By Tim Stetzer
If you’re a fan of the Fallout or Cyberpunk video games, or the sci-fi or post-apocalyptic genres in general, then you probably know that writers and game designers seem to think that the 10mm is going to be ubiquitous in the future. They’re the most common guns you run across in those mediums and they’re generally cheap.
In real life, in the here and now we know that 10mm pistols aren’t actually all that common, or all that cheap. Or are they?
Thanks to Hi-Point that 10mm future might just be now. At SHOT Show in January Hi-Point released the new JXP 10 10mm pistol. The JXP 10 is a large frame pistol like their existing .45 ACP JHP 45. It comes with a number of improvements, but possibly the most exciting thing about it is the price.
The JXP 10 has an MSRP of only $225. That’s practically beer and pizza money. Maybe a case of good beer, and a couple large supreme pizzas, but still, that’s very affordable. With a price like that it’s no wonder that 10mm’s are everywhere in the future.
Let’s take a look at what barely more than a couple of Benjamins will buy you in the 10mm world.
Aside from the 10mm being a new caliber in the Hi-Point pistol lineup, the JXP10 also brings some new features along with it. It has newly designed texturing on the grips that incorporate the Hi-Point logo, a GLOCK-compatible front sight so you can swap it out with a fiber optic or night sight if you want, forward slide serrations, a threaded barrel, and last round hold-open.
There’s also the option to swap the rear sight out for a Picatinny rail for optics mounting. There’s a version with a non-threaded barrel also if you don’t think you’ll use it, or if your fascist state prohibits that kind of thing.
The 10-round magazines are compatible with their Model 1095 10mm carbine, and the gun is rated for +P loads. Hi-Point guns are all American made in Ohio and come with a no questions asked lifetime warranty.
Like other Hi-Point pistols, the JXP 10 is a blowback action, typically more associated with lighter calibers like .32 ACP or .380 ACP. Basically the gun uses the recoil spring and weight of the slide to keep the breach closed until the recoil of the fired round pushes the slide back, ejects the empty and picks up a new round from the magazine. The heavier the caliber, the more mass you need to make that happen.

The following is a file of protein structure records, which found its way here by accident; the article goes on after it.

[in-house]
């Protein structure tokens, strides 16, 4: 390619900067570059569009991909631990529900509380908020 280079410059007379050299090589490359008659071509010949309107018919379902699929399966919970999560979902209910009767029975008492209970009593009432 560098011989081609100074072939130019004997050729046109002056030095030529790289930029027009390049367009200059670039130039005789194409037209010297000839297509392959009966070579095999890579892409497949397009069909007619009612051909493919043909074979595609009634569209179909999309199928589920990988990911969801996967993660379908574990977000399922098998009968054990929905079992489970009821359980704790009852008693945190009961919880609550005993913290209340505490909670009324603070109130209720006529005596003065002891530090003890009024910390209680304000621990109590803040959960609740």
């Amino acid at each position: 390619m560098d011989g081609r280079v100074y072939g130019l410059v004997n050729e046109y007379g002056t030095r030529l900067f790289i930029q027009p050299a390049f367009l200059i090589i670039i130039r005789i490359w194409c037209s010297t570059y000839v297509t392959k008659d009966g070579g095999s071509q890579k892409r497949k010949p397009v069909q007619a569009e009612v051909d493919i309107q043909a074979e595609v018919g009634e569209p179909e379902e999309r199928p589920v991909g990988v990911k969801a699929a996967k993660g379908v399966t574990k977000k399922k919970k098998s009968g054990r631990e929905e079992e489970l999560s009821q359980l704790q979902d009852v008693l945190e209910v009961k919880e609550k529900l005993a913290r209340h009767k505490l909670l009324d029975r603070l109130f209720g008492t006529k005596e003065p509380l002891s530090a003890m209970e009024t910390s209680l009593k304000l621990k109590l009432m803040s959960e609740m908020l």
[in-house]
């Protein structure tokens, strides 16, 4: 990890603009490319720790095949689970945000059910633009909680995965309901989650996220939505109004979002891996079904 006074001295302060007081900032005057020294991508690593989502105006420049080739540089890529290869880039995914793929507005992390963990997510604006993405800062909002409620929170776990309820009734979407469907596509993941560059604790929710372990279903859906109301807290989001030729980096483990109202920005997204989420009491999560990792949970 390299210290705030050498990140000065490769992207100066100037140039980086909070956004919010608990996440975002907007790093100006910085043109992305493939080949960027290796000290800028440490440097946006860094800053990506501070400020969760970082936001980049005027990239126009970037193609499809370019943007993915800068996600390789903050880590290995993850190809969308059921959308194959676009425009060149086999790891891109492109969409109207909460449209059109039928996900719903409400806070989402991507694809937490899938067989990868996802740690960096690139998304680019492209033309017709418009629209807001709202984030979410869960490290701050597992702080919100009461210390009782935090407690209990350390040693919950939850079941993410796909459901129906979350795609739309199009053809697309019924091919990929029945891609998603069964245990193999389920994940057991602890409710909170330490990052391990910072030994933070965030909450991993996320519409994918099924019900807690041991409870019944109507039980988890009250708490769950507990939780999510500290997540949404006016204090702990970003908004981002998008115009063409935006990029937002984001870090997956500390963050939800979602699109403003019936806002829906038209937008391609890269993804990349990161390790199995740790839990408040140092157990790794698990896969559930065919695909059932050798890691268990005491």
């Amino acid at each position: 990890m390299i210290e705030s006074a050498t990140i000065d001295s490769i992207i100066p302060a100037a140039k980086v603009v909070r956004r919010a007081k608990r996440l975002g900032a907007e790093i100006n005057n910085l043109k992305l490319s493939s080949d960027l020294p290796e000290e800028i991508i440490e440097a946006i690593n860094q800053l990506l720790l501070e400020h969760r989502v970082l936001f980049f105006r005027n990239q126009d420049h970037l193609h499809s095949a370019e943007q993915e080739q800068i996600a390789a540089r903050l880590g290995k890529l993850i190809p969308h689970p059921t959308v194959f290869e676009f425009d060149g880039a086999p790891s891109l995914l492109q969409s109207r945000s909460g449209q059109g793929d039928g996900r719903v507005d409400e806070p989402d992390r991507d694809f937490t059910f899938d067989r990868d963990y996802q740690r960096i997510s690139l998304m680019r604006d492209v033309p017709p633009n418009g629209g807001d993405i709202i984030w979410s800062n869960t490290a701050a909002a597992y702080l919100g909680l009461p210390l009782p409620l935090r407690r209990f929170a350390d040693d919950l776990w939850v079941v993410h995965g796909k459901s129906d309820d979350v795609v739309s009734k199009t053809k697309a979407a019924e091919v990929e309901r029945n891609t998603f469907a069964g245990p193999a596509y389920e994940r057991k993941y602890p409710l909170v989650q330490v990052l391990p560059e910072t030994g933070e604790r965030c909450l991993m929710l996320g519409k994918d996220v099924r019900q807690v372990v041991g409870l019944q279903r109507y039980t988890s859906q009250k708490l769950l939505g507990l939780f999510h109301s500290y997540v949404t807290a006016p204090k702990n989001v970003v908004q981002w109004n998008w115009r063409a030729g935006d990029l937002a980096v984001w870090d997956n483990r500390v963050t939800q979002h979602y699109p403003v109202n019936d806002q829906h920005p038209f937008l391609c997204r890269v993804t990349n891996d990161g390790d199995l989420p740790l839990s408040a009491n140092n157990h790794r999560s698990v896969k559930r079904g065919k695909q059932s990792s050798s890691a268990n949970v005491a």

That means that when you move up to a 9mm, let alone a .40 S&W, .45 ACP or 10mm, you end up with a bigger, heavier slide. Coincidentally, Hi-Points tend to big, kind of chunky guns. The upside is, a blowback action is a simple system that tends to be reliable.
Controls are pretty simple. It has a conventional mag release located on the left side behind the trigger guard.
There’s a frame mounted thumb safety, also located on the left side of the frame, which also operates as a slide hold open lever. There’s no take down lever, as you actually need a punch to push out a take down pin to field strip the gun. That’s kind of a pain if you need to field strip at the range for some reason but not a big issue at home on the workbench.
The JXP 10 ships with one magazine, a cable lock and a really nicely done manual. Honestly, it’s a better manual than I’ve gotten with guns five times its price.
Spare mags are available through Hi-Point for a reasonable $19.50 each or a little less elsewhere. A variety of muzzle brakes, the optional optics rail, and some basic holsters are also available through Hi-Point.
So What is a 10mm Good for?
What would you use your 10mm Hi-Point for? Well, first off it’s an affordable range gun if you just want to blast away with 10mm. It’ll also work just fine as a defensive gun just like millions of other Hi-Points out there.
Yes, I know gun snobs dismiss the Hi-Point, but the fact is that they’re reliable and there are heck of a lot of them in glove boxes and night stands all over the country doing personal defense duty. It’s kind of big for concealed carry, but it’d probably work for some folks.
One of the things the JXP 10 is really good for is outdoors use. 10mm’s have become popular guns with guides and woodsmen in recent years. They put out .41 magnum power levels in an easy-to-shoot package with more capacity than a revolver. Most 10mm’s handguns, though, tend to be in the $500 and up range. The JXP is less than half of what any of those other will cost you. It’s also a heck of a lot less than other good outdoor options like a .357 Magnum or .44 Magnum revolver.